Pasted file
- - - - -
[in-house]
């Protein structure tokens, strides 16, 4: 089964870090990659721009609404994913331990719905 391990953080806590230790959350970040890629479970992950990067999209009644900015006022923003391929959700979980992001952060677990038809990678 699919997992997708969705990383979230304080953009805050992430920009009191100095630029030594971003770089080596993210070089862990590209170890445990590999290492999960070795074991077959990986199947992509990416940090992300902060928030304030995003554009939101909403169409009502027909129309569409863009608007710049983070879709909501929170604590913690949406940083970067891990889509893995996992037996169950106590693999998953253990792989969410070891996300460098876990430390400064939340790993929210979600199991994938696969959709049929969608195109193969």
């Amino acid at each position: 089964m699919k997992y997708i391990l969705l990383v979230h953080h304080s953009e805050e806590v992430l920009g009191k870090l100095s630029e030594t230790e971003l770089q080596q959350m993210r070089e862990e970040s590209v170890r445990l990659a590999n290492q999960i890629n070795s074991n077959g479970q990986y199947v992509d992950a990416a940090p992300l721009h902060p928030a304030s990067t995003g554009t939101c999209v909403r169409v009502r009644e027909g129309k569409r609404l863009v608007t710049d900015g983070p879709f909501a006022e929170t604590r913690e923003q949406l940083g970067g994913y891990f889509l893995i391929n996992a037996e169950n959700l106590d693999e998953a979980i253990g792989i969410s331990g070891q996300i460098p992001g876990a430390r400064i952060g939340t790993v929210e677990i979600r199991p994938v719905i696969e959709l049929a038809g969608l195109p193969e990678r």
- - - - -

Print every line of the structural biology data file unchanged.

[in-house]
């Protein structure tokens, strides 16, 4: 089964870090990659721009609404994913331990719905 391990953080806590230790959350970040890629479970992950990067999209009644900015006022923003391929959700979980992001952060677990038809990678 699919997992997708969705990383979230304080953009805050992430920009009191100095630029030594971003770089080596993210070089862990590209170890445990590999290492999960070795074991077959990986199947992509990416940090992300902060928030304030995003554009939101909403169409009502027909129309569409863009608007710049983070879709909501929170604590913690949406940083970067891990889509893995996992037996169950106590693999998953253990792989969410070891996300460098876990430390400064939340790993929210979600199991994938696969959709049929969608195109193969």
């Amino acid at each position: 089964m699919k997992y997708i391990l969705l990383v979230h953080h304080s953009e805050e806590v992430l920009g009191k870090l100095s630029e030594t230790e971003l770089q080596q959350m993210r070089e862990e970040s590209v170890r445990l990659a590999n290492q999960i890629n070795s074991n077959g479970q990986y199947v992509d992950a990416a940090p992300l721009h902060p928030a304030s990067t995003g554009t939101c999209v909403r169409v009502r009644e027909g129309k569409r609404l863009v608007t710049d900015g983070p879709f909501a006022e929170t604590r913690e923003q949406l940083g970067g994913y891990f889509l893995i391929n996992a037996e169950n959700l106590d693999e998953a979980i253990g792989i969410s331990g070891q996300i460098p992001g876990a430390r400064i952060g939340t790993v929210e677990i979600r199991p994938v719905i696969e959709l049929a038809g969608l195109p193969e990678r």